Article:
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X-Factor: Clarkson brings grinding, tenacious style

by David Kalan

As the New Jersey Devils eliminated the Philadelphia Flyers on Tuesday, the goal that clinched their Game 5 win was emblematic of the series as a whole.

As Flyers goalie Ilya Bryzgalov looked to play the puck from his crease with 7:15 to go in the first period, he was frozen by a New Jersey forechecker and hastily attempted a pass that bounced off the forechecker's stick and ended up in the net.

The Devils' voracious forecheck is the reason they didn't just defeat the Flyers, but did so convincingly, and few have done it better than David Clarkson, the man on the spot in that exact moment. That ability to apply pressure and knack for producing offensively is what makes Clarkson the X-Factor for the Devils as they go for their first Stanley Cup Final berth in nine years.

That Game 5 winner wasn't the first time Clarkson came up big against the Flyers. His game-winner in Game 2, in which he beat defenseman Nicklas Grossmann to a rebound before doing a Superman dive on top of the Philadelphia net, was also a product of his aggressive style of play. Clarkson's dedication to the forecheck not only applies pressure on the opposition's top forwards and defensemen, it also puts him in position to pick up loose pucks and score goals as a result of his consistent, hard play toward the net.

David Clarkson
David Clarkson
Right Wing - NJD
GOALS: 2 | ASST: 6 | PTS: 8
SOG: 28 | +/-: 6
While much of Clarkson's game was once built around being a checker and a pest, he has developed into a grinder who can score, tallying what might have been the quietest 30 goals in the League this season. With a pair of game-winners under his belt in New Jersey's series against Philadelphia, his production may not be so quiet anymore, but if he continues along this pace the Devils won't mind, particularly considering who they're facing next.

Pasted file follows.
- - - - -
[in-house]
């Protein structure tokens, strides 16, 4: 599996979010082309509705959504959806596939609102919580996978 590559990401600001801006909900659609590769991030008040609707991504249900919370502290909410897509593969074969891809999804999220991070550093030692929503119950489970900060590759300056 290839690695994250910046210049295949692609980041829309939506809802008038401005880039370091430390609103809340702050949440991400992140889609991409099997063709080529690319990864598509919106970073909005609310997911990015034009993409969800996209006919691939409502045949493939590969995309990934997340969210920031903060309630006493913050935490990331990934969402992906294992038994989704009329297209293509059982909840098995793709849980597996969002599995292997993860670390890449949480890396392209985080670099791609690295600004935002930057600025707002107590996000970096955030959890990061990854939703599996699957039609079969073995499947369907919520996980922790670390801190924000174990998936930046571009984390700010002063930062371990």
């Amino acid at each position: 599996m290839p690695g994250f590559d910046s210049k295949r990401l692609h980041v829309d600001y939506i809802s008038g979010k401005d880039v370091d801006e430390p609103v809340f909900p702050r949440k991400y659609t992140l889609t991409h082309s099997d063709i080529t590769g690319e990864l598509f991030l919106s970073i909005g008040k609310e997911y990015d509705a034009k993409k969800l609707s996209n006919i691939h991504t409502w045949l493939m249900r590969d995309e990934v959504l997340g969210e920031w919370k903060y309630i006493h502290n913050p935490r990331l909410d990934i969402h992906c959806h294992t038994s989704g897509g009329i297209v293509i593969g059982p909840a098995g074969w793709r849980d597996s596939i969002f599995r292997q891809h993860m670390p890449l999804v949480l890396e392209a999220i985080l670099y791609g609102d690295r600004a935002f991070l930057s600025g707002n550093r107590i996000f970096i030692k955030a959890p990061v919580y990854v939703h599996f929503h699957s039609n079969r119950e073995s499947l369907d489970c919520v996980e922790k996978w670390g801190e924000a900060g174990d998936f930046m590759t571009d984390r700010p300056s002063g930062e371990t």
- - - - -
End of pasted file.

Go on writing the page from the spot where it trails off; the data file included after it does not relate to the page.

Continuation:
The Rangers, too, are a team that lives and dies by its forecheck, and New Jersey will need to be equal to the task in what could be a seven-game battle of attrition. Clarkson's aggressive checking style -- and his ability to create scoring chances off of it -- will be pivotal in putting the clamps on Brad Richards and Marian Gaborik.

Through 12 playoff games, Clarkson's eight points have him tied with Zach Parise for third-most on the team, while his plus-6 rating trails only defenseman Bryce Salvador. Clarkson is starting to show shades of Claude Lemieux in 1995, who was known for his grinding play for New Jersey before his 16 points in 20 games earned him the Conn Smythe Trophy as the Devils won their first Cup. Lemieux's defense didn't suffer that postseason -- he put up a plus-12 rating, his best playoff mark in a career that included four Stanley Cup championships.

To this point Clarkson has emulated that style of play, and its dividends have become more and more obvious. If anyone can recognize the value Clarkson brings to a playoff team, it's Devils coach Pete DeBoer. Before Clarkson was an undrafted free agent he won a Memorial Cup for DeBoer's Kitchener Rangers in 2003. If Clarkson performs in the conference finals like he did against Florida and Philadelphia, he and DeBoer will get a shot at their second trophy together, but this time the Cup will be a little bigger.

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